The effect of ovariectomy on insulin sensitivity in horses has not been reported, to our knowledge. Horses have been shown to respond normally to an ACTH stimulation test after ovary removal,18 but the response of ovariectomized horses to suppression of the hypothalamo-pituitary-adrenal axis has not been previously described. The purpose of the study reported here was to determine whether horses have short-term alterations in insulin sensitivity (as measured by commonly described clinical tests) or changes in the response to dexamethasone administration after ovariectomy.

Materials and Methods

Horses—The Purdue University Animal Care and Use Committee approved the study protocol. Six mares, with a median age of 16 years (range, 8 to 18 years), enrolled in a comparative study8 investigating 2 surgical ovariectomy techniques were used in this study. Breeds included Paint Horse (n = 4), Quarter Horse (1), and Appaloosa (1). Weight range at the time of admission was 368 to 523 kg (median weight, 426 kg). The mares were fed grass hay and water ad libitum. Three days before surgery, the horses were fed pelleted feed and water ad libitum. Pelleted feed was removed 24 hours prior to surgery, but mares had free access to water. After surgery, the horses were returned to their normal diet. Postoperative monitoring and analgesic protocols applied in the present study have been described in detail.8 Included in the postoperative monitoring was evaluation of a standardized pain score, which was performed every 6 hours for the first 24 hours, then at least daily for 11 days. Postmortem examinations were performed at the end of the comparative study.

Experimental design—One week before surgery, a DST was performed for each horse by administering dexamethasonea (40 μg/kg, IM) at 5:00 pm (designated as 0 hours). A blood sample (9 mL) was collected for determination of plasma ACTH and serum cortisol concentration just before the dexamethasone injection was administered. Blood samples for assessment of plasma ACTH concentration were collected into tubes containing EDTA, and samples for assessment of serum cortisol concentration were collected into sterile evacuated tubes without anticoagulant. Blood samples were collected at 15 (8:00 am the following day) and 24 (5:00 pm the following day) hours after dexamethasone administration. Plasma and serum samples were obtained and frozen at −18°C. Samples were analyzed at the Animal Health Diagnostic Center at Cornell University with a benchtop immunoassay analyzer.b The assays have been validated for use in horses.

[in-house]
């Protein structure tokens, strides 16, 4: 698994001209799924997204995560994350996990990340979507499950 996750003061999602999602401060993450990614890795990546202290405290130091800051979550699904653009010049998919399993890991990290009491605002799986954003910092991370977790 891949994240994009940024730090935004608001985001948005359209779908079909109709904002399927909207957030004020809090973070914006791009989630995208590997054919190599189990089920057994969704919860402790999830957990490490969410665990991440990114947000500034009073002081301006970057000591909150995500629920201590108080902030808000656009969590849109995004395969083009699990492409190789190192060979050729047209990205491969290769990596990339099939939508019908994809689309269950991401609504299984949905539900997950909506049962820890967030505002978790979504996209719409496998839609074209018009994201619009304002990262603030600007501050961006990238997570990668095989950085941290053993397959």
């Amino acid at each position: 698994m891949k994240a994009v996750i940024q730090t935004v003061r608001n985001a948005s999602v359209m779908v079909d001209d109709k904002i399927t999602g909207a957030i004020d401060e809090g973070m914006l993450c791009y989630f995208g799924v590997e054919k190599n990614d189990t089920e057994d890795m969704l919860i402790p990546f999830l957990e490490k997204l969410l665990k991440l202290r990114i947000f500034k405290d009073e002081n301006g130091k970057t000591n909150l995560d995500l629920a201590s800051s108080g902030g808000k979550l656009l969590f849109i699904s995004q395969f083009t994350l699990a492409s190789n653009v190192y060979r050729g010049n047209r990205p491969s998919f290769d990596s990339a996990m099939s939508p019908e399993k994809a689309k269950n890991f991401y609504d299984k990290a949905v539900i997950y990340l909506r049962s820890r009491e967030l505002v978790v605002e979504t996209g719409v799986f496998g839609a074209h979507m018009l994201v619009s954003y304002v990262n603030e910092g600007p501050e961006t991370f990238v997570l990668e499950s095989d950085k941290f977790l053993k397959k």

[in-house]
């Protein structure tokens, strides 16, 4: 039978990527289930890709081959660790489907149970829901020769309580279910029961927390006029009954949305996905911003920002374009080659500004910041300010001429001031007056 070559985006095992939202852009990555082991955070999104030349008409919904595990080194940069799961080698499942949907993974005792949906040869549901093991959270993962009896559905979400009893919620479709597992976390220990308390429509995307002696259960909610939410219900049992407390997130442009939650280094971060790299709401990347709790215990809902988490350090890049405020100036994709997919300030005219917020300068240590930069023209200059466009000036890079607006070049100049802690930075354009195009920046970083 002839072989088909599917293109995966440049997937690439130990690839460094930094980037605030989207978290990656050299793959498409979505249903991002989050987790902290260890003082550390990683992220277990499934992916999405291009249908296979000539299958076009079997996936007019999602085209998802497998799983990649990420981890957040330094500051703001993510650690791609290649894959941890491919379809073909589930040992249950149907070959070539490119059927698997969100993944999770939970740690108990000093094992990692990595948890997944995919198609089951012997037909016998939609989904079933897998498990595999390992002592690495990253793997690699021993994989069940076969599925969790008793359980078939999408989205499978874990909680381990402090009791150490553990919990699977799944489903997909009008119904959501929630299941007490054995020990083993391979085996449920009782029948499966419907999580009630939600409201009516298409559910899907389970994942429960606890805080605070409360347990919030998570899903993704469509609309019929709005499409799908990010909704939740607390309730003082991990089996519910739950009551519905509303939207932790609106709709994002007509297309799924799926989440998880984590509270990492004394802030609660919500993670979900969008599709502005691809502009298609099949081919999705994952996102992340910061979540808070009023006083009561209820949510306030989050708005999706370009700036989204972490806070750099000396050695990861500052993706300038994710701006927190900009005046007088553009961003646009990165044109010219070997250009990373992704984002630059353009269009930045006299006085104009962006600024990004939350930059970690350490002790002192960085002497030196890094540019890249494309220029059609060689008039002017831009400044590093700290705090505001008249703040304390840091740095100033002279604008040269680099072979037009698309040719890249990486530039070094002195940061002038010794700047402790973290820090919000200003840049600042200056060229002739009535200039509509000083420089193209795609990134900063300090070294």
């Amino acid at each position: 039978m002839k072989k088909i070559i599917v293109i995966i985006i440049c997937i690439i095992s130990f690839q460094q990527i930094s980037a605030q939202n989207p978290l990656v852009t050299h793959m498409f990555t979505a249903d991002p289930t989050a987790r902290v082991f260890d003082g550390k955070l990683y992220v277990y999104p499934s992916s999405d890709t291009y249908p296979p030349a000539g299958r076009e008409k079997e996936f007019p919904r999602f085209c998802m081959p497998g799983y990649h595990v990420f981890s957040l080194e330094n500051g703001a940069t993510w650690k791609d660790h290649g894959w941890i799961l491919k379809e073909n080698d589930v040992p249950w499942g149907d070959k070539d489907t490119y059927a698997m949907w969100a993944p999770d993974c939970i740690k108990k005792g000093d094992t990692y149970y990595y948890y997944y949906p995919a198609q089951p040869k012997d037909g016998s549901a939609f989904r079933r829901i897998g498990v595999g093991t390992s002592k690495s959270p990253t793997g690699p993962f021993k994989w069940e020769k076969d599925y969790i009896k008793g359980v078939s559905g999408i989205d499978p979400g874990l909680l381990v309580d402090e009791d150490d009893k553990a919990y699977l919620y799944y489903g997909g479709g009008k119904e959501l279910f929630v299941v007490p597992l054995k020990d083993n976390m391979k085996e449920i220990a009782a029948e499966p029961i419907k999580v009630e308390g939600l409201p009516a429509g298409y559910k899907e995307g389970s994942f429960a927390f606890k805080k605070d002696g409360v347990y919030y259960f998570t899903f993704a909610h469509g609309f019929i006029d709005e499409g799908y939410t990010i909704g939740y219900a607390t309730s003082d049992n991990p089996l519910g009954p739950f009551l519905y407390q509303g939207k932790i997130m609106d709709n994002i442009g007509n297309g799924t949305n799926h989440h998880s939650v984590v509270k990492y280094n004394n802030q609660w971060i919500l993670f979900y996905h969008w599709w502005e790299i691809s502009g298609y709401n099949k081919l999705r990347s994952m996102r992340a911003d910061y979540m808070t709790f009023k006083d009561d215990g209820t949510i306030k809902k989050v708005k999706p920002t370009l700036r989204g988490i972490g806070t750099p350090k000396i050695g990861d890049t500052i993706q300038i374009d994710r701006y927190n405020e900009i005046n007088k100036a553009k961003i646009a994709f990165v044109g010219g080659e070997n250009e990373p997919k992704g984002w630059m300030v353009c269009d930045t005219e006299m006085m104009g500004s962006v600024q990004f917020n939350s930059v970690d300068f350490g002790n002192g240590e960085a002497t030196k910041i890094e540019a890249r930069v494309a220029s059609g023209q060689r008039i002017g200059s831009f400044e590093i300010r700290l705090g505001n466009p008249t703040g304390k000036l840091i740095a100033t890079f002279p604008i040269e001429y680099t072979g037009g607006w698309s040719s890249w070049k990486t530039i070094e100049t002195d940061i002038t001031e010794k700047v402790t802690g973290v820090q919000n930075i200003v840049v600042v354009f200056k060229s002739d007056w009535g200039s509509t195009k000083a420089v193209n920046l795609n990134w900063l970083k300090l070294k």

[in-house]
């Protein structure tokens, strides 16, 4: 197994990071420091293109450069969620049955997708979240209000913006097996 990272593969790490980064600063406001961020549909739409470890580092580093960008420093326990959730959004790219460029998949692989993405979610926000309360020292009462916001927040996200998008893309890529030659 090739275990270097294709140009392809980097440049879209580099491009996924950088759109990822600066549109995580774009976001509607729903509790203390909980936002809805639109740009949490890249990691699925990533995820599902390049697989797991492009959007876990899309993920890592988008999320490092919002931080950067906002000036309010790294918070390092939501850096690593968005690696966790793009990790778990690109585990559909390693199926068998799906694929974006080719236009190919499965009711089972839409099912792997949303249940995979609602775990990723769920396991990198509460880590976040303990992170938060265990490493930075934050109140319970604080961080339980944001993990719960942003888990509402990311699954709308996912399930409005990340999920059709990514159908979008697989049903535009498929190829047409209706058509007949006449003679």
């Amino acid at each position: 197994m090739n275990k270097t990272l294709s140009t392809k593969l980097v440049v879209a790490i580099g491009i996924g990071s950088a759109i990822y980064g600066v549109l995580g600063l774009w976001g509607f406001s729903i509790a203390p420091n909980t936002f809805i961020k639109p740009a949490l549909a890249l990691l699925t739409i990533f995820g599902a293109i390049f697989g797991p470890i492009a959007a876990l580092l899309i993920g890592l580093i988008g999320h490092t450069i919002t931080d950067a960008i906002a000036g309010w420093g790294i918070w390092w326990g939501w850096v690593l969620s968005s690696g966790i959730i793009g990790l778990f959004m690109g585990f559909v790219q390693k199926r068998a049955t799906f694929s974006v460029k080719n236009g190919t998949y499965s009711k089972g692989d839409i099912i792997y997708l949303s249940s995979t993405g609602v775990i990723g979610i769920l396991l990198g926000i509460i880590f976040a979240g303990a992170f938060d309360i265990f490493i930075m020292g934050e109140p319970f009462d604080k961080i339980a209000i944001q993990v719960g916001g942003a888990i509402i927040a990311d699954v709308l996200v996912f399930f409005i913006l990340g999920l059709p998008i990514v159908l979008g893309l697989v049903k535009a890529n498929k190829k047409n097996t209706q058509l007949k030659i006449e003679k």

After a 3-day washout period, an IVGTT was performed as previously described.19,20 Briefly, a catheter was placed in the right jugular vein of each horse. Dextrose was rapidly administered (time point designated as 0 minutes) in the left jugular vein at a dose of 150 mg/kg. Blood samples (9 mL) were collected through the IV catheter placed in the right jugular vein 5 minutes before (baseline) and 5, 15, 30, 45, 60, 90, 120, 150, and 180 minutes after dextrose infusion. The first 6 mL of blood withdrawn from the catheter at each time point was discarded, and the following 3 mL were used for analysis. Blood glucose concentration was instantaneously measured with a point-of-care glucometer.c When blood glucose concentration returned to predextrose administration values, the experiment was discontinued and the time was recorded.

Blood collected at the baseline time point (5 minutes prior to dextrose administration) was placed in an evacuated tube, and the serum was harvested for insulin determination. Serum insulin concentration was determined at the Animal Health Diagnostic Center at Cornell University with a radioimmunoassay. Insulin responsiveness was evaluated by calculating the baseline plasma insulin-to-plasma glucose concentration ratio.20 Insulin sensitivity (tissue responsiveness to insulin) was evaluated by calculating the reciprocal (the baseline plasma glucose-to-plasma insulin concentration ratio) from the baseline whole blood glucose and serum insulin concentrations obtained 5 minutes before dextrose administration. Insulin sensitivity was also evaluated by calculating the QUICKI. The QUICKI provides an indirect evaluation of insulin sensitivity.20,21 The index is calculated by use of an equation as follows:

article image